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Part of Tour to Heighten Awareness About Hunger

For Immediate Release: November 23, 2004


Lynne Richmond




(NEPTUNE) – New Jersey Agriculture Secretary Charles M. Kuperus today pitched in at the FoodBank of Monmouth and Ocean Counties as 100 Thanksgiving meals were prepared for children in an afterschool tutoring program in Asbury Park.

“As families around New Jersey celebrate Thanksgiving, we must not forget those less fortunate than us who confront the issue of hunger every day,” said Secretary Kuperus. “While the problem may seem more pronounced during the holidays, the Department works cooperatively with communities year-round to battle hunger.”

SECRETARY COOKS THANKSGIVING MEALS Kuperus and Chef Ray Cattley -- instructor at the FoodBank’s culinary arts job skills training program for low income people who are either currently receiving or at risk of needing emergency food -- whipped up selections from the “Jersey Fresh Cooks” cookbook using United States Department of Agriculture commodities and Jersey Fresh produce, including Turkey Scallopine with Pecans and Apples, Herbed Oven Brown Potatoes, and Grilled Batonette of Jersey Butternut Squash with Parmesan Cheese.

The meals are part of the “Hope Begins Here” program, a cooperative agreement between the New Jersey Department of Agriculture (NJDA) and the FoodBank allowing the use of USDA commodities in preparing meals for the Monmouth County Boys and Girls Club in Asbury Park. According to the 2000 census, 40.5 percent of all children in Asbury Park live in households with incomes below the Federal poverty line.

“In a country as advanced as ours, there is no reason any child should go to bed hungry,” said Secretary Kuperus. “Programs like this one at the FoodBank of Monmouth and Ocean Counties ensure kids get a hot meal every day after school, and get a real taste of Thanksgiving, using the freshest locally grown vegetables and herbs the season has to offer.”

The FoodBank of Monmouth and Ocean Counties is one of six emergency food organizations statewide the NJDA contracts with to distribute federally donated food to needy individuals and families through a network of 650 local pantries, soup kitchens and homeless shelters.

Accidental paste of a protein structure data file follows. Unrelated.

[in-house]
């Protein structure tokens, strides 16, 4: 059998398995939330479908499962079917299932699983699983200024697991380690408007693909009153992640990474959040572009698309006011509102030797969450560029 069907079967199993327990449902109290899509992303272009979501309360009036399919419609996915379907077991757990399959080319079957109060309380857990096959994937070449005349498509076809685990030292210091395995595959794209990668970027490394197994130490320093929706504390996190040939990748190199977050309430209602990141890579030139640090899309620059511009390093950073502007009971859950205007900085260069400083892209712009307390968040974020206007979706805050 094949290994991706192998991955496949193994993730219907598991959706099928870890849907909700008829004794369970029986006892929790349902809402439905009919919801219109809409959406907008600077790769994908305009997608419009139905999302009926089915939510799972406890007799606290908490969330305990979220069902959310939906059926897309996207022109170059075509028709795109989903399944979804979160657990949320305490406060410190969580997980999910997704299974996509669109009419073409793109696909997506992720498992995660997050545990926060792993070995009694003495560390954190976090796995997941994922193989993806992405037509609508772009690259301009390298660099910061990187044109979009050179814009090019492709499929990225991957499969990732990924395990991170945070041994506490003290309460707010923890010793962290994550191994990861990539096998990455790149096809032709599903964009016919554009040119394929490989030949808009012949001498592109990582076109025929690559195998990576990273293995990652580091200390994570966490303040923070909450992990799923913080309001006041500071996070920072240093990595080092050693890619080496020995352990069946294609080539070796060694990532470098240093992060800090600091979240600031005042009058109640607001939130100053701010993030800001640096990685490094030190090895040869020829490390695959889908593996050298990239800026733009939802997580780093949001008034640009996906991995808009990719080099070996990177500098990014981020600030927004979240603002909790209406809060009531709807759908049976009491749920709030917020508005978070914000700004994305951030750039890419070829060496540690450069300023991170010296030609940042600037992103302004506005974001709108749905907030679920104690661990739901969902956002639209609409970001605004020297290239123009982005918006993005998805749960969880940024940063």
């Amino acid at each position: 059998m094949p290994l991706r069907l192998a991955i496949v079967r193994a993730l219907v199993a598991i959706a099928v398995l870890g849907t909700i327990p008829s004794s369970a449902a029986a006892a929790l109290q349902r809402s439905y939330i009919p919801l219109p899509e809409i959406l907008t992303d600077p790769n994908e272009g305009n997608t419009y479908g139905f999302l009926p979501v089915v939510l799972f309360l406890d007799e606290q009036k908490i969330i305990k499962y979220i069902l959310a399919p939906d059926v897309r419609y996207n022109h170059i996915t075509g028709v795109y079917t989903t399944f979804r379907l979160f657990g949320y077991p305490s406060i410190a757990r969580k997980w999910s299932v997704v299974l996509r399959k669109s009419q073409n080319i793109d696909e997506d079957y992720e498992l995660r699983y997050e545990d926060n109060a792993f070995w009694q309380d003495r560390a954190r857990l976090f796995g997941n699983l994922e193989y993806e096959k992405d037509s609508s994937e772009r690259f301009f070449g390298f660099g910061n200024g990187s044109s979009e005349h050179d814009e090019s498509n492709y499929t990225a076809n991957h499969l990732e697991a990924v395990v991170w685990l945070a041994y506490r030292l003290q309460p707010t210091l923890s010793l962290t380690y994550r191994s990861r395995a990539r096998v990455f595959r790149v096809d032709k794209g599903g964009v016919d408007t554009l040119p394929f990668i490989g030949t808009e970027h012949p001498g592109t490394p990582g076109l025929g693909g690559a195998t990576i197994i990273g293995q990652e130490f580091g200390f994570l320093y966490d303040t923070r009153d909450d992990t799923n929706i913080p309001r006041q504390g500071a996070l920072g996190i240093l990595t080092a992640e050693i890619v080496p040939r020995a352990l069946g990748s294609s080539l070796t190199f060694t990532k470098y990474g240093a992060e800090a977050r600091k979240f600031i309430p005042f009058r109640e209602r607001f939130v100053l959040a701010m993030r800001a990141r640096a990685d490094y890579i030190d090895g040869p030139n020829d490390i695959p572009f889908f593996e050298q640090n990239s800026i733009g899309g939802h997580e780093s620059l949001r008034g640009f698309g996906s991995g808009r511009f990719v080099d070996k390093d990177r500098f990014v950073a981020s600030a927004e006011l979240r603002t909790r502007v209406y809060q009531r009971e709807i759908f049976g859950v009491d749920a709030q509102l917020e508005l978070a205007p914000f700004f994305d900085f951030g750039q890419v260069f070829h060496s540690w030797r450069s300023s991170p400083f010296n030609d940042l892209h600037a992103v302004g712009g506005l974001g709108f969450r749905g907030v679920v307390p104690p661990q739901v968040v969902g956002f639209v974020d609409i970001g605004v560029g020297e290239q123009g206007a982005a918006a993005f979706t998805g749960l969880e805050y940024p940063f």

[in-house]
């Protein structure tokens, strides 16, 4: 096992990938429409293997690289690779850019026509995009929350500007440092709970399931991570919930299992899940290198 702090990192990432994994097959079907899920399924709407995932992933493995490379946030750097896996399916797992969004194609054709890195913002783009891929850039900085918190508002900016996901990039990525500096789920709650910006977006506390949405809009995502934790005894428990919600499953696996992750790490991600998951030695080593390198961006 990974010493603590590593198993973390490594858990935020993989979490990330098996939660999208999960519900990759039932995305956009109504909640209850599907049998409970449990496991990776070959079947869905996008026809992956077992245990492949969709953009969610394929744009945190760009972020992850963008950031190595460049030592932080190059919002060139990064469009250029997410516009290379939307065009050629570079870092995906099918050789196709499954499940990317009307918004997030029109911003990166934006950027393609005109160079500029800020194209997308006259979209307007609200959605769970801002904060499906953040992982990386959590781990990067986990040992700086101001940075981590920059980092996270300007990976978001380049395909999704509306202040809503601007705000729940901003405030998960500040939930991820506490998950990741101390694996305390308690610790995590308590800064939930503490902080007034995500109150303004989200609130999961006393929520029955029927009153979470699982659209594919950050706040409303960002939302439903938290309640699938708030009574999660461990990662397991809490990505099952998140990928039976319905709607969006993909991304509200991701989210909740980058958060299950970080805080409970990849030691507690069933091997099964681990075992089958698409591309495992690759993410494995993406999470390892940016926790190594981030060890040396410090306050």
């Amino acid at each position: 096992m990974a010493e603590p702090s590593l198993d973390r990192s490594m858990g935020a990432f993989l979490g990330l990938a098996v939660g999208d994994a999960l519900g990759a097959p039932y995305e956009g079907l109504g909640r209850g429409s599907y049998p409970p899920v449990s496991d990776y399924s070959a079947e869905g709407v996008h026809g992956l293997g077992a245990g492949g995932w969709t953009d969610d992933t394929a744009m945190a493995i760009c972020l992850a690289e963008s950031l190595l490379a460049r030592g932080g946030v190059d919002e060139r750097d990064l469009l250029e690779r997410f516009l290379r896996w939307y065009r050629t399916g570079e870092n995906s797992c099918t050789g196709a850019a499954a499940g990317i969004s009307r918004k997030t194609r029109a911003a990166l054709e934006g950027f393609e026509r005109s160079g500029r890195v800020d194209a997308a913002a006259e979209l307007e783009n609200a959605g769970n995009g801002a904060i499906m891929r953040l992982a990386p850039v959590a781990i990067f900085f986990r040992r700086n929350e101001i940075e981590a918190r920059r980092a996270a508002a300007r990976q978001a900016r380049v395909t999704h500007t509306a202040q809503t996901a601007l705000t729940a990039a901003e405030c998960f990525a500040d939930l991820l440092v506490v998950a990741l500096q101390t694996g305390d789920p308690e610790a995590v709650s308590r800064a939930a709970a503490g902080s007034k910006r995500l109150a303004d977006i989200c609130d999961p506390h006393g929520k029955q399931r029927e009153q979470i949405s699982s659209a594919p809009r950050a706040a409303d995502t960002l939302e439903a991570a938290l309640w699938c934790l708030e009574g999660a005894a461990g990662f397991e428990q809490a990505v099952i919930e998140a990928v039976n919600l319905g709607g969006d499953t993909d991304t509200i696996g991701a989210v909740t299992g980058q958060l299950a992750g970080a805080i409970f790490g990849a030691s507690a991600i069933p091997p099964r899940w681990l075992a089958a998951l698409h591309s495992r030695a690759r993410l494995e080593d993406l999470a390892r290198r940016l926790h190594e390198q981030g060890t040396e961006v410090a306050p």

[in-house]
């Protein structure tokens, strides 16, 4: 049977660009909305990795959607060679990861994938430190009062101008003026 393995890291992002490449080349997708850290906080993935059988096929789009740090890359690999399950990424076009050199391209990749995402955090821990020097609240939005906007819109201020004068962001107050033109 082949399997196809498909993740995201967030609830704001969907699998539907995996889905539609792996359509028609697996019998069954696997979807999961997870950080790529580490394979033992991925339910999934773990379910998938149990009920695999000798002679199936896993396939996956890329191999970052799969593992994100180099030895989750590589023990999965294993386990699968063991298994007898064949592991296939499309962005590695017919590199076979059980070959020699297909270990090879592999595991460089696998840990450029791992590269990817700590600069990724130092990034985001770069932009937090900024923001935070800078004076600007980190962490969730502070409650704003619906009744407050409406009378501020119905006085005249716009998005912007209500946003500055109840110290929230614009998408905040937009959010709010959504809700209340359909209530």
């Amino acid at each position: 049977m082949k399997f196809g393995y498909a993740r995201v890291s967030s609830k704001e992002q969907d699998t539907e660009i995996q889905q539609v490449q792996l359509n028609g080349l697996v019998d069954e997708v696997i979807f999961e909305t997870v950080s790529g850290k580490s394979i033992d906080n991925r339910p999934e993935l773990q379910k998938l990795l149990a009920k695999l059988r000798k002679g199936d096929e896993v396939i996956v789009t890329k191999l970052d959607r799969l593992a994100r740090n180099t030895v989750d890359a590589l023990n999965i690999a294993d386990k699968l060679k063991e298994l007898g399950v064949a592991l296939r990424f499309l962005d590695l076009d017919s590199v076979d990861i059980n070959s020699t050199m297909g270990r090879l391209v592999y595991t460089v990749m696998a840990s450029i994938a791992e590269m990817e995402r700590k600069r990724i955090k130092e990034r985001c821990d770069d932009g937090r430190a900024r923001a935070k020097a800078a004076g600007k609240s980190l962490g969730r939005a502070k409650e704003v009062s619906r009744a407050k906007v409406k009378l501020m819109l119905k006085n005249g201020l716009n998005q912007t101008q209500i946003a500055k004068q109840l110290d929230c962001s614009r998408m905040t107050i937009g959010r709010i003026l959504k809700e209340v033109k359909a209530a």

“We are very excited that Secretary Kuperus was here to help prepare food for the Asbury Park Boys and Girls Club,” said Susan Kelly, FoodBank Executive Director. “Secretary Kuperus recognizes the problems of poverty and hunger and supports this issue statewide. Without the Department of Agriculture’s support for our work at the FoodBank, many of our neighbors would not receive nutritious meals.”

In 2003, the FoodBank distributed 3.4 million pounds of dry and canned food, fresh produce, frozen meat, poultry and fish, dairy products and other grocery items. Of that, 43.5 percent was USDA commodities. USDA donated commodities are allocated through The Emergency Food Assistance Program (TEFAP), a federal program administered in New Jersey through the state Department of Agriculture (NJDA). Last year, TEFAP served 1,421,462 recipients and provided 3,895,679 meals at soup kitchens and shelters.

In New Jersey, 14.8 percent of children under 18 live in poverty. Two out of every five people receiving emergency food are children. One out of every five is elderly, living on a fixed income. The remainder are adults that are working or unable to find work due to a crisis situation.

The Secretary’s tour also included a visit to St. Paul’s Community Development Corporation’s food pantry in Paterson to assemble and distribute holiday food packages to those in need.